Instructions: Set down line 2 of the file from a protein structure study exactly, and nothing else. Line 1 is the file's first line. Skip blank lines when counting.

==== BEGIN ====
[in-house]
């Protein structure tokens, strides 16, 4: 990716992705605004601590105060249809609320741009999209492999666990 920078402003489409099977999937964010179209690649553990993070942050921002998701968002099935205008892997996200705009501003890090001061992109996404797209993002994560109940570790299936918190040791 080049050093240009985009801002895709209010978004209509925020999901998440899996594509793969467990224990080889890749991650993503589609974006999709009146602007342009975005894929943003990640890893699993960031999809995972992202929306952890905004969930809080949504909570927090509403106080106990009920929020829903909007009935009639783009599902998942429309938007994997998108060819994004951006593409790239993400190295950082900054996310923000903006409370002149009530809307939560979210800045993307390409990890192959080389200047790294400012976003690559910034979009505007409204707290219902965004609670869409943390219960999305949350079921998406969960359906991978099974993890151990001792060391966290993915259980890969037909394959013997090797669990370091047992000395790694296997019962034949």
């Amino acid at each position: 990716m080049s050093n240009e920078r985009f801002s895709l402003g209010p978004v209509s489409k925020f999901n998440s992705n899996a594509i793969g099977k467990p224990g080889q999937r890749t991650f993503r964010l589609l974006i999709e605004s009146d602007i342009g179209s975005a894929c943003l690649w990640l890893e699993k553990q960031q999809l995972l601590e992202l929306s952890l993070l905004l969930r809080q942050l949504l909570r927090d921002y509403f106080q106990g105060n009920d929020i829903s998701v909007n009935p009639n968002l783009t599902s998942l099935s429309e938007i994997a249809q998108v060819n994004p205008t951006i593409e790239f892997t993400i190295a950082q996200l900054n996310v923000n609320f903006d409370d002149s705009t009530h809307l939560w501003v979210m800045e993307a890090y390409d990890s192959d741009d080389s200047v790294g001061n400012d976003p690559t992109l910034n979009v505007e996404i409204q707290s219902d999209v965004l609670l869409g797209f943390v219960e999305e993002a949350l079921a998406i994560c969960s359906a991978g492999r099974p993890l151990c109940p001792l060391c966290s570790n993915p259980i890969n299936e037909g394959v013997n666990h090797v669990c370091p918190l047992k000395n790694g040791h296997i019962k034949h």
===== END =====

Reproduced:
């Protein structure tokens, strides 16, 4: 990716992705605004601590105060249809609320741009999209492999666990 920078402003489409099977999937964010179209690649553990993070942050921002998701968002099935205008892997996200705009501003890090001061992109996404797209993002994560109940570790299936918190040791 080049050093240009985009801002895709209010978004209509925020999901998440899996594509793969467990224990080889890749991650993503589609974006999709009146602007342009975005894929943003990640890893699993960031999809995972992202929306952890905004969930809080949504909570927090509403106080106990009920929020829903909007009935009639783009599902998942429309938007994997998108060819994004951006593409790239993400190295950082900054996310923000903006409370002149009530809307939560979210800045993307390409990890192959080389200047790294400012976003690559910034979009505007409204707290219902965004609670869409943390219960999305949350079921998406969960359906991978099974993890151990001792060391966290993915259980890969037909394959013997090797669990370091047992000395790694296997019962034949």